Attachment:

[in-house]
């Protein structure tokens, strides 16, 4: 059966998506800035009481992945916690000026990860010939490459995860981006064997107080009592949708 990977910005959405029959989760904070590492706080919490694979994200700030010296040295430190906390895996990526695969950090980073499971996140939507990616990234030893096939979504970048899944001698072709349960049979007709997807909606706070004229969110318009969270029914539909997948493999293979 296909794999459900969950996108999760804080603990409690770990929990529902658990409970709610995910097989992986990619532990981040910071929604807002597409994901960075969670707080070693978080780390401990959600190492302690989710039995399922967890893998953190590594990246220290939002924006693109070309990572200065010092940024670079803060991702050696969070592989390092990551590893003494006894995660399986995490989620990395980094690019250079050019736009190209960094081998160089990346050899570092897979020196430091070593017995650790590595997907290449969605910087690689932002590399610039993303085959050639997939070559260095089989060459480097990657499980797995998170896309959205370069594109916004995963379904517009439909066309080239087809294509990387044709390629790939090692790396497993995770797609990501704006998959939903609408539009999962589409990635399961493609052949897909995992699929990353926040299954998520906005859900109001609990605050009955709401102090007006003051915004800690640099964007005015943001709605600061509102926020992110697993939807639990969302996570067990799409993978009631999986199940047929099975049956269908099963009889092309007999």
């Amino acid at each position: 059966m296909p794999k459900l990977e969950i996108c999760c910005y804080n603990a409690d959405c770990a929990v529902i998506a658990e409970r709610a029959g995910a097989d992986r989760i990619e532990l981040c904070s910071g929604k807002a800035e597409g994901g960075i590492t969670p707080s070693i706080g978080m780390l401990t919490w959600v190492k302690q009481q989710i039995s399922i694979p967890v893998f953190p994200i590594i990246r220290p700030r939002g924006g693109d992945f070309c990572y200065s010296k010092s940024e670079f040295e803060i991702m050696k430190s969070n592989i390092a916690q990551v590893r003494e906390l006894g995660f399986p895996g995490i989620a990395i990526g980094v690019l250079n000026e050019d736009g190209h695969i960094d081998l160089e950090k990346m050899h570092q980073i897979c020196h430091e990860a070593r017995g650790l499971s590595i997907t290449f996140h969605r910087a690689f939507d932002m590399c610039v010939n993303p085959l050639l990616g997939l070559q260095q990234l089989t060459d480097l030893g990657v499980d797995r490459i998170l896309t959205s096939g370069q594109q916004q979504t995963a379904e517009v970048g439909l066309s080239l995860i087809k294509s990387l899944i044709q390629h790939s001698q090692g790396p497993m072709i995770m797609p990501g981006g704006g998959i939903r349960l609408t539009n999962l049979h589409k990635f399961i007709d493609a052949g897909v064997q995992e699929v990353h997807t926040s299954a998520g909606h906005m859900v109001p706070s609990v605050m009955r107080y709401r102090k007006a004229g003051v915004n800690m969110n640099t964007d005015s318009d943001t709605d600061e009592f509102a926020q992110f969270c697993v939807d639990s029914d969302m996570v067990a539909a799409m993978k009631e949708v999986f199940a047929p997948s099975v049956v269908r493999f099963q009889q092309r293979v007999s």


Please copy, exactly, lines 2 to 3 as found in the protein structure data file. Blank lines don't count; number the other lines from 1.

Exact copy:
């Protein structure tokens, strides 16, 4: 059966998506800035009481992945916690000026990860010939490459995860981006064997107080009592949708 990977910005959405029959989760904070590492706080919490694979994200700030010296040295430190906390895996990526695969950090980073499971996140939507990616990234030893096939979504970048899944001698072709349960049979007709997807909606706070004229969110318009969270029914539909997948493999293979 296909794999459900969950996108999760804080603990409690770990929990529902658990409970709610995910097989992986990619532990981040910071929604807002597409994901960075969670707080070693978080780390401990959600190492302690989710039995399922967890893998953190590594990246220290939002924006693109070309990572200065010092940024670079803060991702050696969070592989390092990551590893003494006894995660399986995490989620990395980094690019250079050019736009190209960094081998160089990346050899570092897979020196430091070593017995650790590595997907290449969605910087690689932002590399610039993303085959050639997939070559260095089989060459480097990657499980797995998170896309959205370069594109916004995963379904517009439909066309080239087809294509990387044709390629790939090692790396497993995770797609990501704006998959939903609408539009999962589409990635399961493609052949897909995992699929990353926040299954998520906005859900109001609990605050009955709401102090007006003051915004800690640099964007005015943001709605600061509102926020992110697993939807639990969302996570067990799409993978009631999986199940047929099975049956269908099963009889092309007999």
């Amino acid at each position: 059966m296909p794999k459900l990977e969950i996108c999760c910005y804080n603990a409690d959405c770990a929990v529902i998506a658990e409970r709610a029959g995910a097989d992986r989760i990619e532990l981040c904070s910071g929604k807002a800035e597409g994901g960075i590492t969670p707080s070693i706080g978080m780390l401990t919490w959600v190492k302690q009481q989710i039995s399922i694979p967890v893998f953190p994200i590594i990246r220290p700030r939002g924006g693109d992945f070309c990572y200065s010296k010092s940024e670079f040295e803060i991702m050696k430190s969070n592989i390092a916690q990551v590893r003494e906390l006894g995660f399986p895996g995490i989620a990395i990526g980094v690019l250079n000026e050019d736009g190209h695969i960094d081998l160089e950090k990346m050899h570092q980073i897979c020196h430091e990860a070593r017995g650790l499971s590595i997907t290449f996140h969605r910087a690689f939507d932002m590399c610039v010939n993303p085959l050639l990616g997939l070559q260095q990234l089989t060459d480097l030893g990657v499980d797995r490459i998170l896309t959205s096939g370069q594109q916004q979504t995963a379904e517009v970048g439909l066309s080239l995860i087809k294509s990387l899944i044709q390629h790939s001698q090692g790396p497993m072709i995770m797609p990501g981006g704006g998959i939903r349960l609408t539009n999962l049979h589409k990635f399961i007709d493609a052949g897909v064997q995992e699929v990353h997807t926040s299954a998520g909606h906005m859900v109001p706070s609990v605050m009955r107080y709401r102090k007006a004229g003051v915004n800690m969110n640099t964007d005015s318009d943001t709605d600061e009592f509102a926020q992110f969270c697993v939807d639990s029914d969302m996570v067990a539909a799409m993978k009631e949708v999986f199940a047929p997948s099975v049956v269908r493999f099963q009889q092309r293979v007999s």